On the 28 February 1848 a daughter was born, they named her Eliza after her brave Mother. In May 1849 President Brigham Young sent James T.S. and 10 other men back to the Platte River to establish a ferry for the Saints who were on their way to the Valley. They ferried wagons across the Platte at the rate of 70 wagons a day. He was gone three months. When he returned from that assignment, he was called to go to the Sanpete Valley to help make a new settlement.
On the 22 November 1849 after another cold, hard, tiresome journey, this little band of pioneers, 224 men, women and children, with their flocks and herds, arrived at what we call today, the Manti Temple Hill. Their only hope for survival was to dig caves in the south side of the Hill.
Two months later, 13 January 1850, in one of those dugouts, a baby girl was born to Eliza and James T.S. They named her Ellen. During the first summer the main diet for the little group was pigweeds which grew abundantly on The Hill. Sego bulbs were also quite plentiful. Early in 1851 James T.S. built his family a log cabin. It was 16 feet square. This little cabin was moved by ox team 7 different times as the family was called to settle in different areas.
About the end of October 1851 President Brigham Young sent father James Allred, his wife Elizabeth, and others from Salt Lake to Manti to join their son, James T.S. and his wife and 2 small children. This was the first time they had seen each other in five years.
Soon after, President Young called the Allred families to begin a new settlement 16 miles north of Manti. The place was called Spring Town (later named Spring City). James T.S. brought his cabin from Manti by ox team. The Allred Pioneers had no sooner begun to break up the land than the Indians started making raids on the little settlement. By July 1853 when President Young advised them to move back to Manti. A short time later President Young again called the Allred families and 40 Danish convert families to begin a new settlement, this time 7 miles north of Manti. They began immediately to build a Fort and the place was called Fort Ephraim.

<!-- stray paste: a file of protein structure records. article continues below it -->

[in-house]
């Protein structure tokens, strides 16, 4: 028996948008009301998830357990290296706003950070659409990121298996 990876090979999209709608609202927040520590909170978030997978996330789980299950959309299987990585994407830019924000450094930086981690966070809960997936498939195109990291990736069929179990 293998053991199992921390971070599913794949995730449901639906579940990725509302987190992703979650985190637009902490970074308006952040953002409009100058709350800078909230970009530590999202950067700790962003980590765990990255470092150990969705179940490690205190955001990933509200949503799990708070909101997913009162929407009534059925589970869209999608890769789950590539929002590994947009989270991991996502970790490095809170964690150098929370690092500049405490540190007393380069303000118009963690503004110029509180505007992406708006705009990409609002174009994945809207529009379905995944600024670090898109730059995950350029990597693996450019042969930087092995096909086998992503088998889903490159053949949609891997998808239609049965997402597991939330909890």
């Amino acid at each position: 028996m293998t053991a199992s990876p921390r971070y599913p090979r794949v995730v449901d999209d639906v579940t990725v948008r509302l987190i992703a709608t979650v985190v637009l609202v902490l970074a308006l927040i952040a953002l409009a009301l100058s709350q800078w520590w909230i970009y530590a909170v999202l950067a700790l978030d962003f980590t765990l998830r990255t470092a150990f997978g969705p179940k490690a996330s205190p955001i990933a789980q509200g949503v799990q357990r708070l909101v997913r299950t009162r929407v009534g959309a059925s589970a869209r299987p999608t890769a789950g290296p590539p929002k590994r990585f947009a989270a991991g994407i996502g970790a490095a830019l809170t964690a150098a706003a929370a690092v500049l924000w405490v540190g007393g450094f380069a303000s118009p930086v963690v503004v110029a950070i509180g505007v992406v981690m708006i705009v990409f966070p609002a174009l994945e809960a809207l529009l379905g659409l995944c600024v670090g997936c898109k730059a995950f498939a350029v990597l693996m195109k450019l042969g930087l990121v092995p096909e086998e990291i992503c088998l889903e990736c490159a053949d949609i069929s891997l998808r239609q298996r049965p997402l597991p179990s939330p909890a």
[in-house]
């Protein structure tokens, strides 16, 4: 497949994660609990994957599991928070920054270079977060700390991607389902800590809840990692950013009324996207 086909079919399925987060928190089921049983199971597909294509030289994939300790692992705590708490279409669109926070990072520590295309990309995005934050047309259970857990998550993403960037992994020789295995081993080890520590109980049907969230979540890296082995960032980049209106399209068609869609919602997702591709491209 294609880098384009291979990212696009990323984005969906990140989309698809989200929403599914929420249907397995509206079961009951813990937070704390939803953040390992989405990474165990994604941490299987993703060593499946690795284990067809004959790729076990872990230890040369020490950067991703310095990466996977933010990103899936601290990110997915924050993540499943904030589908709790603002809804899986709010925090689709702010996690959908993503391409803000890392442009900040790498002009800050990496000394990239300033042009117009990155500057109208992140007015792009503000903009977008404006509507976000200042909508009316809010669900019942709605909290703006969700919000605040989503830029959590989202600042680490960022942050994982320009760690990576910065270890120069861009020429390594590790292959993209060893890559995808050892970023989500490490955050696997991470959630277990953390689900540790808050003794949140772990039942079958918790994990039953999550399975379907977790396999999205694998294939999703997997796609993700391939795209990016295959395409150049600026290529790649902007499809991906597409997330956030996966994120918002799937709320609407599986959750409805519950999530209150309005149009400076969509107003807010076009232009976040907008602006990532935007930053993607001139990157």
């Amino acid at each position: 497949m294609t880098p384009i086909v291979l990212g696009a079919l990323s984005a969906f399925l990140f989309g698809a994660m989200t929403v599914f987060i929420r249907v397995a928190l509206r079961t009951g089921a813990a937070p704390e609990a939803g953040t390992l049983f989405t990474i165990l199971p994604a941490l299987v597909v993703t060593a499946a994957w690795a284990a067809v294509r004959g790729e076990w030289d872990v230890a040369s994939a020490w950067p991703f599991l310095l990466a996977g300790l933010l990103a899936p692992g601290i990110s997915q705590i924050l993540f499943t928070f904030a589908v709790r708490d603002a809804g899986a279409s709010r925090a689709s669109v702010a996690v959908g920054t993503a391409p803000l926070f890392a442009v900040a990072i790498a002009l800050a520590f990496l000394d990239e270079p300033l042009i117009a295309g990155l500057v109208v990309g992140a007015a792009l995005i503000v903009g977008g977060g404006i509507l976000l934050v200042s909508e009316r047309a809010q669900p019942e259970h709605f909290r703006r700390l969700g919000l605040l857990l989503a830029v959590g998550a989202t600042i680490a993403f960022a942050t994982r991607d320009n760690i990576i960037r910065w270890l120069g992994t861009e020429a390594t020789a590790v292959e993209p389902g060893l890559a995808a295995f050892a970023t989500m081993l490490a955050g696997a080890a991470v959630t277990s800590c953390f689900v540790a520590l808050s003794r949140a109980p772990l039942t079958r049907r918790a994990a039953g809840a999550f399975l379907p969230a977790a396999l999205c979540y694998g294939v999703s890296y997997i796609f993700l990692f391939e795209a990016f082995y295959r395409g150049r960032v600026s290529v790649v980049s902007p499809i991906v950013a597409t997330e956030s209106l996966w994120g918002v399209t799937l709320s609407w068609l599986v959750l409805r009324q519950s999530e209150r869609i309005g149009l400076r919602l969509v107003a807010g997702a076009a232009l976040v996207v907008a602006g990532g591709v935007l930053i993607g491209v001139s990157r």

In April 1855 James T.S. was called to go on a mission to Las Vegas to preach the Gospel to the Piute Indians. He went to Salt Lake and was set apart by President Orson Hyde on 28 April 1855. He became a good interpreter of the Indian language. A baby son was born in Las Vegas 5 September 1856. They spent two years in the Indian mission, and James T.S. baptized many Indians. After he was released from this mission, they returned to Ephraim.
On the 20th of April 1866, Eliza gave birth to her 10th child, Margaret Bridget. Six hours after Margaret was born, this brave Mother, died. There is a marker for her in the Spring City Cemetery but she is buried in an unknown grave in Circle Valley. Later in the year, James T.S. took his family and returned to Ephraim. In January 1868 he moved to Spring City.
James T.S. Allred was a polygamist. He had four wives, Eliza Bridget (10 children); Margaret, a sister to Eliza Bridget (5 children); Fannie Shantaquint an Indian woman became his third wife (3 children); and Paulina Allred was his fourth. James T.S. Allred died 29 March 1905, the day after his 80th birthday. He is buried in the Spring City Cemetery, Sanpete County, Utah.